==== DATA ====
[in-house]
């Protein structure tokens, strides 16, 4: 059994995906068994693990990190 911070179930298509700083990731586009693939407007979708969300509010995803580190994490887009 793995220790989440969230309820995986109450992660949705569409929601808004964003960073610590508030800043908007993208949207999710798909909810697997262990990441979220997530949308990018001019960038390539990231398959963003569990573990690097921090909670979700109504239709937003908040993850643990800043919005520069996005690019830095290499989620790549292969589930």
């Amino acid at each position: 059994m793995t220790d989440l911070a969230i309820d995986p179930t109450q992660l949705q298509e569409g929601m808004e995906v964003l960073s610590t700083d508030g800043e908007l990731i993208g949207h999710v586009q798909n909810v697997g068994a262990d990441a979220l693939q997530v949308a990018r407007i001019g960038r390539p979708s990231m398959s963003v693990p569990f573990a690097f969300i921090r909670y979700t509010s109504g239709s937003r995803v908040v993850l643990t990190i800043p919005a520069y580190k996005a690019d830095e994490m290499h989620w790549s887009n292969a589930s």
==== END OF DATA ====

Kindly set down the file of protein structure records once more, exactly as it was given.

[in-house]
């Protein structure tokens, strides 16, 4: 059994995906068994693990990190 911070179930298509700083990731586009693939407007979708969300509010995803580190994490887009 793995220790989440969230309820995986109450992660949705569409929601808004964003960073610590508030800043908007993208949207999710798909909810697997262990990441979220997530949308990018001019960038390539990231398959963003569990573990690097921090909670979700109504239709937003908040993850643990800043919005520069996005690019830095290499989620790549292969589930």
């Amino acid at each position: 059994m793995t220790d989440l911070a969230i309820d995986p179930t109450q992660l949705q298509e569409g929601m808004e995906v964003l960073s610590t700083d508030g800043e908007l990731i993208g949207h999710v586009q798909n909810v697997g068994a262990d990441a979220l693939q997530v949308a990018r407007i001019g960038r390539p979708s990231m398959s963003v693990p569990f573990a690097f969300i921090r909670y979700t509010s109504g239709s937003r995803v908040v993850l643990t990190i800043p919005a520069y580190k996005a690019d830095e994490m290499h989620w790549s887009n292969a589930s």